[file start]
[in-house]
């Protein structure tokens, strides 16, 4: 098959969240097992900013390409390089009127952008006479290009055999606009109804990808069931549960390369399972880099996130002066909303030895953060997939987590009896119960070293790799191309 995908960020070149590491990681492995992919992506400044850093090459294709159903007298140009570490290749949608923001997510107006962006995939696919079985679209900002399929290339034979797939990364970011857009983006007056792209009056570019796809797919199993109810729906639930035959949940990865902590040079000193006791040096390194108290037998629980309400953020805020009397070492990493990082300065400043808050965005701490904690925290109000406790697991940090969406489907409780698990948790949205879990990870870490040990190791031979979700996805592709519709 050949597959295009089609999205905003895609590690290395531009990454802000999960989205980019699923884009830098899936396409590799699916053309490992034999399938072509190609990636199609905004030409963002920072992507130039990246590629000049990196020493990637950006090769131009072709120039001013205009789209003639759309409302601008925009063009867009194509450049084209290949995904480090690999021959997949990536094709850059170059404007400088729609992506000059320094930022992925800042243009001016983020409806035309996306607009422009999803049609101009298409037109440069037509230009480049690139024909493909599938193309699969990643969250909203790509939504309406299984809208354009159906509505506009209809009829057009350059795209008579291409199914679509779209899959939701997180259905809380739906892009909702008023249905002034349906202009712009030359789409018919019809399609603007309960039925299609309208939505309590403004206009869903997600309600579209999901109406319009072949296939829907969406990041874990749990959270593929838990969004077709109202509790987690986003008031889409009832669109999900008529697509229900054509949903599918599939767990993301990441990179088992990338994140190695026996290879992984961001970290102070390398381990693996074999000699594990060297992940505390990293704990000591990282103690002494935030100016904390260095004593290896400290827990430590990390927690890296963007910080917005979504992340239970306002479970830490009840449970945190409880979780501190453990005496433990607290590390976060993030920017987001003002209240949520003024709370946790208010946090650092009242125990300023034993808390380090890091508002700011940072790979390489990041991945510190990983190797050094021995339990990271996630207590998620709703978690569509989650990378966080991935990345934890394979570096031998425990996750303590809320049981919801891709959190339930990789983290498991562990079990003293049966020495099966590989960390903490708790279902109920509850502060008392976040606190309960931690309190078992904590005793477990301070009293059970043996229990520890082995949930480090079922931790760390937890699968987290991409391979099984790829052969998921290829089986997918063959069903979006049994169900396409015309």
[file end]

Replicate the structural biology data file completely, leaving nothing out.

[in-house]
């Protein structure tokens, strides 16, 4: 098959969240097992900013390409390089009127952008006479290009055999606009109804990808069931549960390369399972880099996130002066909303030895953060997939987590009896119960070293790799191309 995908960020070149590491990681492995992919992506400044850093090459294709159903007298140009570490290749949608923001997510107006962006995939696919079985679209900002399929290339034979797939990364970011857009983006007056792209009056570019796809797919199993109810729906639930035959949940990865902590040079000193006791040096390194108290037998629980309400953020805020009397070492990493990082300065400043808050965005701490904690925290109000406790697991940090969406489907409780698990948790949205879990990870870490040990190791031979979700996805592709519709 050949597959295009089609999205905003895609590690290395531009990454802000999960989205980019699923884009830098899936396409590799699916053309490992034999399938072509190609990636199609905004030409963002920072992507130039990246590629000049990196020493990637950006090769131009072709120039001013205009789209003639759309409302601008925009063009867009194509450049084209290949995904480090690999021959997949990536094709850059170059404007400088729609992506000059320094930022992925800042243009001016983020409806035309996306607009422009999803049609101009298409037109440069037509230009480049690139024909493909599938193309699969990643969250909203790509939504309406299984809208354009159906509505506009209809009829057009350059795209008579291409199914679509779209899959939701997180259905809380739906892009909702008023249905002034349906202009712009030359789409018919019809399609603007309960039925299609309208939505309590403004206009869903997600309600579209999901109406319009072949296939829907969406990041874990749990959270593929838990969004077709109202509790987690986003008031889409009832669109999900008529697509229900054509949903599918599939767990993301990441990179088992990338994140190695026996290879992984961001970290102070390398381990693996074999000699594990060297992940505390990293704990000591990282103690002494935030100016904390260095004593290896400290827990430590990390927690890296963007910080917005979504992340239970306002479970830490009840449970945190409880979780501190453990005496433990607290590390976060993030920017987001003002209240949520003024709370946790208010946090650092009242125990300023034993808390380090890091508002700011940072790979390489990041991945510190990983190797050094021995339990990271996630207590998620709703978690569509989650990378966080991935990345934890394979570096031998425990996750303590809320049981919801891709959190339930990789983290498991562990079990003293049966020495099966590989960390903490708790279902109920509850502060008392976040606190309960931690309190078992904590005793477990301070009293059970043996229990520890082995949930480090079922931790760390937890699968987290991409391979099984790829052969998921290829089986997918063959069903979006049994169900396409015309």